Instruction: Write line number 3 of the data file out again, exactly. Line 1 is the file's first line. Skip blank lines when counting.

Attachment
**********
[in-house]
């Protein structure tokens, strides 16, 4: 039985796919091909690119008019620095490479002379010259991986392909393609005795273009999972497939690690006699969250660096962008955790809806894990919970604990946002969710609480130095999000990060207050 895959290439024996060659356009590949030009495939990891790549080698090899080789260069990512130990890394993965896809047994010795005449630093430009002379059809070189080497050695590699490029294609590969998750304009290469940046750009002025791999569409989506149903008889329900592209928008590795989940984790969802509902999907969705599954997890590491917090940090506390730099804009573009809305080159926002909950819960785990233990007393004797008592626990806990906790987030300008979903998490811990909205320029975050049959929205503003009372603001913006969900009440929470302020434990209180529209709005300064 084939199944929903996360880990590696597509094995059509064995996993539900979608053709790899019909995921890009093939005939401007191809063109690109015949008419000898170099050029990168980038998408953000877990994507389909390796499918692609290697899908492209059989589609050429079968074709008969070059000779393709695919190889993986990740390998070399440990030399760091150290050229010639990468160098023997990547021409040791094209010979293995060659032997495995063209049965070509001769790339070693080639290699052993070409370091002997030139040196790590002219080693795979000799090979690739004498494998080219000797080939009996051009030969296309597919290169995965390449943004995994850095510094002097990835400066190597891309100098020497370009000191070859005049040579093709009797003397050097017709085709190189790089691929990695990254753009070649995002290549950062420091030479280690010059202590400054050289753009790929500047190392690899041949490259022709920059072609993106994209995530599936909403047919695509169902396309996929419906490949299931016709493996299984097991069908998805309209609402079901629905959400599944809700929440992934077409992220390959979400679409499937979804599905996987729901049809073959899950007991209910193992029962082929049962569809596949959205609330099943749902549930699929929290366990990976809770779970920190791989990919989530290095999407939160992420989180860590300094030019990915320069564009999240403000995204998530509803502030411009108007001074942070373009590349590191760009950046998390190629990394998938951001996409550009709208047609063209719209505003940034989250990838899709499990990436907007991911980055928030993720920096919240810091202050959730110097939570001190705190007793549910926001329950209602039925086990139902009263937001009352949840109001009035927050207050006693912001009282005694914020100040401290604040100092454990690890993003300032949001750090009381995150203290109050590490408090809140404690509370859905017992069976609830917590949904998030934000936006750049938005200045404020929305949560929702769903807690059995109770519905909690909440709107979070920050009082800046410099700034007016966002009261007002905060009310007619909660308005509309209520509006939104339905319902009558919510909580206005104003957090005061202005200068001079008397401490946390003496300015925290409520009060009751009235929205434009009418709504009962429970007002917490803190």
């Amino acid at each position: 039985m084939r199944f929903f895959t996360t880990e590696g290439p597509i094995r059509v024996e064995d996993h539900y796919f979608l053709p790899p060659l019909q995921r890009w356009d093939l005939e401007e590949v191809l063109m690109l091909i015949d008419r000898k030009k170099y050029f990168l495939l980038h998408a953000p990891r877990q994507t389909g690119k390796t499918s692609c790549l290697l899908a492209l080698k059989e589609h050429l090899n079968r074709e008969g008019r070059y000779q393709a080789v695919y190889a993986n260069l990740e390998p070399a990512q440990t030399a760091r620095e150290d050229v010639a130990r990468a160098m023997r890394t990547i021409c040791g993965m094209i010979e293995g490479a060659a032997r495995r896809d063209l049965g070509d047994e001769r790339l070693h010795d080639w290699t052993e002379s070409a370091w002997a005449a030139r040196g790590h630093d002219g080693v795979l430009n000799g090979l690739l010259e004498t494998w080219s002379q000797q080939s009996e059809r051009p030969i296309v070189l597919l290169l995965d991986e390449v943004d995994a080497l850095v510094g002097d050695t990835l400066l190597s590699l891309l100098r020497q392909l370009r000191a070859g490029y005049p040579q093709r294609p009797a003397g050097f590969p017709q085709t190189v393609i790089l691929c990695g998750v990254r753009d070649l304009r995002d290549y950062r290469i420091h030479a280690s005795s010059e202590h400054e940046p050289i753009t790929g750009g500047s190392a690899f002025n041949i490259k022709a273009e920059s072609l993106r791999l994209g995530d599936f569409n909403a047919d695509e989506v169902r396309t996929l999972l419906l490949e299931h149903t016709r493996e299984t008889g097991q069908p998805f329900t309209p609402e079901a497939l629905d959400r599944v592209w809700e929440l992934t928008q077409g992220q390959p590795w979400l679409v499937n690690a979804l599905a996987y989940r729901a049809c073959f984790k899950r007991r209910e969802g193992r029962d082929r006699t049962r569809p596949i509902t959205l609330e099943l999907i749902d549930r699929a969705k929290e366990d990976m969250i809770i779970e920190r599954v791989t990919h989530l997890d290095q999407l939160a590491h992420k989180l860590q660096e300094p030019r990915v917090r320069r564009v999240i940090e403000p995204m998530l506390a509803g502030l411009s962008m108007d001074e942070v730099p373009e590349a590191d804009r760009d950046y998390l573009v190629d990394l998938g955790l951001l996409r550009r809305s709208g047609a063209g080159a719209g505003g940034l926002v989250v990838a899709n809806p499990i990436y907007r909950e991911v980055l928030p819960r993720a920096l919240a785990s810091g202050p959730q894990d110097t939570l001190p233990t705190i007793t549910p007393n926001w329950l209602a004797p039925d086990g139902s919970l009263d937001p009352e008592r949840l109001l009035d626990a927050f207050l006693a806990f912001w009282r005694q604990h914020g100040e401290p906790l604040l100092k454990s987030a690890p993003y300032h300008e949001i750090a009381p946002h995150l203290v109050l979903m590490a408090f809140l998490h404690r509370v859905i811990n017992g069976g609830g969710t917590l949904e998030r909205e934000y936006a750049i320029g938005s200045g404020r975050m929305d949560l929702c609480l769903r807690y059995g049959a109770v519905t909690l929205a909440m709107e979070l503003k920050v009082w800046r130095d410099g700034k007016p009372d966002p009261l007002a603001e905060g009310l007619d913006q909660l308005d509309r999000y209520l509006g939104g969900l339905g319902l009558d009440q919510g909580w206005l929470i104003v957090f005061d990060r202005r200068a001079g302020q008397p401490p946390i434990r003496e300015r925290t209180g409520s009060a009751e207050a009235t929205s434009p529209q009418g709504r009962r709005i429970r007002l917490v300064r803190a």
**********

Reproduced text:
């Amino acid at each position: 039985m084939r199944f929903f895959t996360t880990e590696g290439p597509i094995r059509v024996e064995d996993h539900y796919f979608l053709p790899p060659l019909q995921r890009w356009d093939l005939e401007e590949v191809l063109m690109l091909i015949d008419r000898k030009k170099y050029f990168l495939l980038h998408a953000p990891r877990q994507t389909g690119k390796t499918s692609c790549l290697l899908a492209l080698k059989e589609h050429l090899n079968r074709e008969g008019r070059y000779q393709a080789v695919y190889a993986n260069l990740e390998p070399a990512q440990t030399a760091r620095e150290d050229v010639a130990r990468a160098m023997r890394t990547i021409c040791g993965m094209i010979e293995g490479a060659a032997r495995r896809d063209l049965g070509d047994e001769r790339l070693h010795d080639w290699t052993e002379s070409a370091w002997a005449a030139r040196g790590h630093d002219g080693v795979l430009n000799g090979l690739l010259e004498t494998w080219s002379q000797q080939s009996e059809r051009p030969i296309v070189l597919l290169l995965d991986e390449v943004d995994a080497l850095v510094g002097d050695t990835l400066l190597s590699l891309l100098r020497q392909l370009r000191a070859g490029y005049p040579q093709r294609p009797a003397g050097f590969p017709q085709t190189v393609i790089l691929c990695g998750v990254r753009d070649l304009r995002d290549y950062r290469i420091h030479a280690s005795s010059e202590h400054e940046p050289i753009t790929g750009g500047s190392a690899f002025n041949i490259k022709a273009e920059s072609l993106r791999l994209g995530d599936f569409n909403a047919d695509e989506v169902r396309t996929l999972l419906l490949e299931h149903t016709r493996e299984t008889g097991q069908p998805f329900t309209p609402e079901a497939l629905d959400r599944v592209w809700e929440l992934t928008q077409g992220q390959p590795w979400l679409v499937n690690a979804l599905a996987y989940r729901a049809c073959f984790k899950r007991r209910e969802g193992r029962d082929r006699t049962r569809p596949i509902t959205l609330e099943l999907i749902d549930r699929a969705k929290e366990d990976m969250i809770i779970e920190r599954v791989t990919h989530l997890d290095q999407l939160a590491h992420k989180l860590q660096e300094p030019r990915v917090r320069r564009v999240i940090e403000p995204m998530l506390a509803g502030l411009s962008m108007d001074e942070v730099p373009e590349a590191d804009r760009d950046y998390l573009v190629d990394l998938g955790l951001l996409r550009r809305s709208g047609a063209g080159a719209g505003g940034l926002v989250v990838a899709n809806p499990i990436y907007r909950e991911v980055l928030p819960r993720a920096l919240a785990s810091g202050p959730q894990d110097t939570l001190p233990t705190i007793t549910p007393n926001w329950l209602a004797p039925d086990g139902s919970l009263d937001p009352e008592r949840l109001l009035d626990a927050f207050l006693a806990f912001w009282r005694q604990h914020g100040e401290p906790l604040l100092k454990s987030a690890p993003y300032h300008e949001i750090a009381p946002h995150l203290v109050l979903m590490a408090f809140l998490h404690r509370v859905i811990n017992g069976g609830g969710t917590l949904e998030r909205e934000y936006a750049i320029g938005s200045g404020r975050m929305d949560l929702c609480l769903r807690y059995g049959a109770v519905t909690l929205a909440m709107e979070l503003k920050v009082w800046r130095d410099g700034k007016p009372d966002p009261l007002a603001e905060g009310l007619d913006q909660l308005d509309r999000y209520l509006g939104g969900l339905g319902l009558d009440q919510g909580w206005l929470i104003v957090f005061d990060r202005r200068a001079g302020q008397p401490p946390i434990r003496e300015r925290t209180g409520s009060a009751e207050a009235t929205s434009p529209q009418g709504r009962r709005i429970r007002l917490v300064r803190a």